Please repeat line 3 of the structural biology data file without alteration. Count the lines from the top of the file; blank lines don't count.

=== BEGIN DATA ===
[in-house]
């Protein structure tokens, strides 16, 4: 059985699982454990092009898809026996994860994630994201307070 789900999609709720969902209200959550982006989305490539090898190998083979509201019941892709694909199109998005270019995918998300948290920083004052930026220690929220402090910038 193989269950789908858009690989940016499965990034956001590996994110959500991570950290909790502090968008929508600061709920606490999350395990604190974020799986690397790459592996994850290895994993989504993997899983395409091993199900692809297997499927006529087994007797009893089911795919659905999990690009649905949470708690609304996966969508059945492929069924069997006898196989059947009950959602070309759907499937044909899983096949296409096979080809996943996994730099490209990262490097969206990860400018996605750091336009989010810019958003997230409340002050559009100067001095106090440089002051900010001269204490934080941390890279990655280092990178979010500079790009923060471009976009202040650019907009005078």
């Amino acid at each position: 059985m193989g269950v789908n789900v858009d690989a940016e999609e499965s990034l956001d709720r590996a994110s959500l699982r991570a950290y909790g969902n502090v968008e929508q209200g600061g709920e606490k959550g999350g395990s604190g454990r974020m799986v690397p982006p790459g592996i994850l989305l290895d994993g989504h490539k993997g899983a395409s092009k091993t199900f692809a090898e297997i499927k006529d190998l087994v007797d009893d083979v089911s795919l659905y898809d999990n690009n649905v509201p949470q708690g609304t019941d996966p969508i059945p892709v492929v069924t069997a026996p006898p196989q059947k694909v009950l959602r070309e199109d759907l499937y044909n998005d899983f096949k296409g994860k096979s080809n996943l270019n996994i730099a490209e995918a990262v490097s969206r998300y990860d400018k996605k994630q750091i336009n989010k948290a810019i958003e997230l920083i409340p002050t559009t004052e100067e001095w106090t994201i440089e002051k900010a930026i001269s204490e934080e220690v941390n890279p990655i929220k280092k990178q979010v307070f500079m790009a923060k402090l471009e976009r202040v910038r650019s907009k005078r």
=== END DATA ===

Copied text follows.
């Amino acid at each position: 059985m193989g269950v789908n789900v858009d690989a940016e999609e499965s990034l956001d709720r590996a994110s959500l699982r991570a950290y909790g969902n502090v968008e929508q209200g600061g709920e606490k959550g999350g395990s604190g454990r974020m799986v690397p982006p790459g592996i994850l989305l290895d994993g989504h490539k993997g899983a395409s092009k091993t199900f692809a090898e297997i499927k006529d190998l087994v007797d009893d083979v089911s795919l659905y898809d999990n690009n649905v509201p949470q708690g609304t019941d996966p969508i059945p892709v492929v069924t069997a026996p006898p196989q059947k694909v009950l959602r070309e199109d759907l499937y044909n998005d899983f096949k296409g994860k096979s080809n996943l270019n996994i730099a490209e995918a990262v490097s969206r998300y990860d400018k996605k994630q750091i336009n989010k948290a810019i958003e997230l920083i409340p002050t559009t004052e100067e001095w106090t994201i440089e002051k900010a930026i001269s204490e934080e220690v941390n890279p990655i929220k280092k990178q979010v307070f500079m790009a923060k402090l471009e976009r202040v910038r650019s907009k005078r």